Stepping Back in Time-Mesilla Park’s Most Historical Property

October 16, 2016 raguirre

Good Shepherd Estate

Travel through time as we tour Mesilla Park’s most historical property

Photography by DONICIO MADRID

1909 – 1917: Political Galas and Open Air Living

Stepping into this sprawling two story adobe nestled in the Mesilla Park neighborhood, it’s easy to imagine how it might have looked during the early years of the 20th century when it served as the home of Dr. Winfred E. Garrison and his wife, Annie. As President of the New Mexico College of Agriculture and Mechanic Arts (now NMSU) and a politically minded member of the committee that led New Mexico to statehood, Dr. Garrison no doubt hosted prominent guests and lavish banquets on the grounds.

The shutters were probably thrown open on the mullioned windows allowing light to stream into the vast entry hall where guests were greeted, served an aperitif, and encouraged to mingle. Perhaps, the women would gather around the piano in the parlor to the right, while the men smoked cigars in the stately library to the left, eventually making their way through the open air courtyard and a formal dining room to gather beneath the trees on the back lawn.

With so many well-preserved architectural details, it is indeed easy to envision the estate as it once was in 1909 when famed architect Henry Trost designed it. Trost, like his contempo- rary Frank Lloyd Wright, used elements of the Prairie School—clean lines and overhangs— which are evident in the design, despite the white façade, red-tiled roof, and arched windows that root it firmly in the Mediterranean Revival realm.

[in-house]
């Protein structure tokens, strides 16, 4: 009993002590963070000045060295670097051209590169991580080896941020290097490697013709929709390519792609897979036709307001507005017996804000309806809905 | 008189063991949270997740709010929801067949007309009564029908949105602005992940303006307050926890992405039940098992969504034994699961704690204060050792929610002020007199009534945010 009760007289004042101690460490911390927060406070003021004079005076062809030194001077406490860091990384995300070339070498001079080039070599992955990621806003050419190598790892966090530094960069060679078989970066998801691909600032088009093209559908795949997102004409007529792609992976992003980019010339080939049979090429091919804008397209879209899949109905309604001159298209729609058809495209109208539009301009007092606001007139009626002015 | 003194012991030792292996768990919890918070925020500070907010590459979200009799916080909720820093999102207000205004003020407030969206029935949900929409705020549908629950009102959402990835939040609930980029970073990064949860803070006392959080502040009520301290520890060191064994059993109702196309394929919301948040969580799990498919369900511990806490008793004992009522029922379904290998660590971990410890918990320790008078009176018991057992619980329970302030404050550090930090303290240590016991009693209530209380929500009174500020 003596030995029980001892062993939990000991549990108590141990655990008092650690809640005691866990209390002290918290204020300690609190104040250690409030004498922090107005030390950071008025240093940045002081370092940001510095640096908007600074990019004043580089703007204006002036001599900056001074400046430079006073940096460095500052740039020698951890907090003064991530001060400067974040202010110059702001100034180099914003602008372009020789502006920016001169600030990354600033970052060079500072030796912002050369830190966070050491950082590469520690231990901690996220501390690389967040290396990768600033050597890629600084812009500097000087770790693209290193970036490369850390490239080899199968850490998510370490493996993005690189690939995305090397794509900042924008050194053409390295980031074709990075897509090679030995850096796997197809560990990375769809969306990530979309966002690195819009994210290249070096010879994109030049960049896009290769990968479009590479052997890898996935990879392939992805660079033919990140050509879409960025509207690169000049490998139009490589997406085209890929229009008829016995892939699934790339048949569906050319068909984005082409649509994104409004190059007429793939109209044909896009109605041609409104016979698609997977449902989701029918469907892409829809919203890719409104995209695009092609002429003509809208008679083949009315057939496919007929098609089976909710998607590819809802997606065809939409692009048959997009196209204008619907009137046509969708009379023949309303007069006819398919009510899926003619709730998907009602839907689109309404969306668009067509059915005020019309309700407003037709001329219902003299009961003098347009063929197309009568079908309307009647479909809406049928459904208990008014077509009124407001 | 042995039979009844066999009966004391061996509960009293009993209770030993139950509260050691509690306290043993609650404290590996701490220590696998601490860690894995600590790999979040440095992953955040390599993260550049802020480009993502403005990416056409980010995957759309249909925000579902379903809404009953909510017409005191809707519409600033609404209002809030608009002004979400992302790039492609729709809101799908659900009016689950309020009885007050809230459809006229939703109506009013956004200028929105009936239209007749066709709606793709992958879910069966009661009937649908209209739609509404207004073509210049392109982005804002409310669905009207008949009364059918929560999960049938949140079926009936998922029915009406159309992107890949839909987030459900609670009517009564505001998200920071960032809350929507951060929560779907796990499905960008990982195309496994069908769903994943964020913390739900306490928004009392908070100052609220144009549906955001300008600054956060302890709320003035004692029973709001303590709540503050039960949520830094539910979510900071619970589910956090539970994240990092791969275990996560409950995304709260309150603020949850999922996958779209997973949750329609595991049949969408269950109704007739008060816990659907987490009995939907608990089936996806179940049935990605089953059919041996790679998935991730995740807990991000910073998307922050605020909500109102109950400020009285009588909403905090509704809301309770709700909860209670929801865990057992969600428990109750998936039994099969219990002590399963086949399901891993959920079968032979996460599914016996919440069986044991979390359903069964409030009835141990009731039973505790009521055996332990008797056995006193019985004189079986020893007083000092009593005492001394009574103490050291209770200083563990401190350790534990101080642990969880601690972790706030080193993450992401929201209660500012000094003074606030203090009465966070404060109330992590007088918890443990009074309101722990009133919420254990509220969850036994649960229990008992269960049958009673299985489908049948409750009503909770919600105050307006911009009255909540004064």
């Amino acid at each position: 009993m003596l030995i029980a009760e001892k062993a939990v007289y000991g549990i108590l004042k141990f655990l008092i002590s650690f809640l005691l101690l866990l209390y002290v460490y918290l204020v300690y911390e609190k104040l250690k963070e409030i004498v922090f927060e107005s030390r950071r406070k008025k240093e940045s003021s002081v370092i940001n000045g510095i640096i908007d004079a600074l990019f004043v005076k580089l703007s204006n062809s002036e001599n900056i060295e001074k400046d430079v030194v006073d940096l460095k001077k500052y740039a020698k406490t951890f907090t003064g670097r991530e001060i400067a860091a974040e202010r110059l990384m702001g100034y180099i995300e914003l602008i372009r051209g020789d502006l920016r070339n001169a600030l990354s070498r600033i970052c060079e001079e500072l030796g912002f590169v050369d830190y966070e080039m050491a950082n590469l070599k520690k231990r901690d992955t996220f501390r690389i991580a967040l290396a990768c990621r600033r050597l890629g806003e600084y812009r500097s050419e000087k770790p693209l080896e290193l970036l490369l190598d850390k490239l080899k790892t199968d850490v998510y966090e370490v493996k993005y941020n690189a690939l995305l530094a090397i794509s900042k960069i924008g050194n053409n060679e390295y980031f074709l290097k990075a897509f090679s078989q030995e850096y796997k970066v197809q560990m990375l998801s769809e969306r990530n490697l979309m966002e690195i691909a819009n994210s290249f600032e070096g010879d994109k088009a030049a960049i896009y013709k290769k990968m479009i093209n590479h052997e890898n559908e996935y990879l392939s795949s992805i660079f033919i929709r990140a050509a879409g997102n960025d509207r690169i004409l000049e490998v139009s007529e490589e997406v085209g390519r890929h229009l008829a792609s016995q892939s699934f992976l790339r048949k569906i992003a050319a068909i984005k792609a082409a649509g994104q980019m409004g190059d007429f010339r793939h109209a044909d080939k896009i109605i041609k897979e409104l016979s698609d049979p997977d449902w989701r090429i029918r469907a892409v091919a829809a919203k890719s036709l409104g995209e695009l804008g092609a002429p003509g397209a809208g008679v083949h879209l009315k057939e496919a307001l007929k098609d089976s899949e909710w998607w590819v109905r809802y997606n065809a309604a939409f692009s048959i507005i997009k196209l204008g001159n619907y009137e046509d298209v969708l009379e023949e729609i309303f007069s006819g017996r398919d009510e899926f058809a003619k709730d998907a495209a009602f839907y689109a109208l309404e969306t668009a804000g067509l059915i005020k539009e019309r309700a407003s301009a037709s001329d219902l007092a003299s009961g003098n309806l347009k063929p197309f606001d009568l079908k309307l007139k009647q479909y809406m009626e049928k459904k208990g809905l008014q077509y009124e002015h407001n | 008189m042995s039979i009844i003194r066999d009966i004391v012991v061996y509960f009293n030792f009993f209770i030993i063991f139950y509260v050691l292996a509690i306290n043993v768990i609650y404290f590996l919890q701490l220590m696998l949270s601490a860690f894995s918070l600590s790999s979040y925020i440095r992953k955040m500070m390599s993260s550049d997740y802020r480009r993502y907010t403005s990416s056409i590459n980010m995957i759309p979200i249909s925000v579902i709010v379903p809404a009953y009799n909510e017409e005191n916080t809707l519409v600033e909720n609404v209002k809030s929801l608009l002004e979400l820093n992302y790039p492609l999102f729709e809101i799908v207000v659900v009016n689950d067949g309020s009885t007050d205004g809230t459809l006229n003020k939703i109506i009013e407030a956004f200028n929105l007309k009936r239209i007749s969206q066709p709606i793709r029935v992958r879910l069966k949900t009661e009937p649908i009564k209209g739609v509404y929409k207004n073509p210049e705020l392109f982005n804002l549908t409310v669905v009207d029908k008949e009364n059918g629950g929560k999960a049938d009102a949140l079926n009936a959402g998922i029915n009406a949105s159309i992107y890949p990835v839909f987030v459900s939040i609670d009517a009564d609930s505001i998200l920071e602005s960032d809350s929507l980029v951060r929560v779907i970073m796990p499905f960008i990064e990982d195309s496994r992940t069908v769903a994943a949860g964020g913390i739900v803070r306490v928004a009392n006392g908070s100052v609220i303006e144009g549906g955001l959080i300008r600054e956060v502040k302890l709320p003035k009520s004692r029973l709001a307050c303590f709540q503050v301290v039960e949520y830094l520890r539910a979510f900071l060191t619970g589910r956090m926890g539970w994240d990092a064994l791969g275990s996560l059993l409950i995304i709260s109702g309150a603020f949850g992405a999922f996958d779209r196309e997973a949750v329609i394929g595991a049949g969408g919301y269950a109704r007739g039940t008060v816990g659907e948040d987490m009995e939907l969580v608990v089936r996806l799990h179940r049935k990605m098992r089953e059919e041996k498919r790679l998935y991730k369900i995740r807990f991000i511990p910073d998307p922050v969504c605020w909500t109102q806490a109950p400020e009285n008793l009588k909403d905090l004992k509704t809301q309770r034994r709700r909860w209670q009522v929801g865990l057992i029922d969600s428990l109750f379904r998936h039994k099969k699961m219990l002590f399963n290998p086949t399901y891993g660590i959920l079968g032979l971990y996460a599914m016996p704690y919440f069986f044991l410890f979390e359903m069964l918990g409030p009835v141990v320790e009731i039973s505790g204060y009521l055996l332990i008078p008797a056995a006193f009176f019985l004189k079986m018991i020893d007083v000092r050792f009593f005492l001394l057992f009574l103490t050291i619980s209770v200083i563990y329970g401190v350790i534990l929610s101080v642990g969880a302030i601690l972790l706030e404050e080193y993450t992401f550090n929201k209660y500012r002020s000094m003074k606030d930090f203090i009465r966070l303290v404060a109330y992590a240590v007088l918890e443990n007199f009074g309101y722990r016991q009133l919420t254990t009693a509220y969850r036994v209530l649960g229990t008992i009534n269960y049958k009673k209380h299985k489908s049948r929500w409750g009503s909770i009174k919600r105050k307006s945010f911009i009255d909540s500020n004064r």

Today, a glass ceiling has been added to the courtyard, panes have been installed in the upper level windows, and a suite of offices now lines the rear wall. However, its original design was much more open, allowing air to circulate from the courtyard and through the entire upstairs rooms where the family would probably retire on hot summer nights. From the entry one could see all the way through three sets of glass doors out to the backyard. It was most likely built with Dr. Garrison’s tuberculosis in mind, and evidently proved to be beneficial as he lived to the ripe age of 94.

The Garrisons moved on in 1917 and the estate changed hands several times until the late 20s when it entered a decidedly different phase in its existence.

Good Shepherd Estate

1928 – 1967: The Sisters Move In

In May 1928, the Sisters of Our Lady of Charity of the Good Shepherd took up residence and transformed the property into a convent. They hand-laid three additional adobe buildings, a stone grotto, and eventually a cinder block chapel on the site—the majority of which still stand.

Good Shepherd Estate
The home’s original mullioned glass doors open into the heart of the home– an inner courtyard with a glass ceiling.

Having taken a vow of poverty, the nuns relied on only themselves and the generosity of neighbors to finance their endeavors. They supported themselves by taking in laundry and selling needlework and embroidery, honey, and fresh baked bread. Over the years, they took in orphans, offered a program for needy girls in the area, and operated both a grade school and a high school.

“The nuns lived very sparsely. They set up canvas curtain-like dividers around the second story of the main home and each had her own little cubicle with only a bed and dresser. Every day for lunch, they served plain oatmeal,” recounts Deborrah Emerick Buckler, who along with her husband, Bob, are the property’s current owners.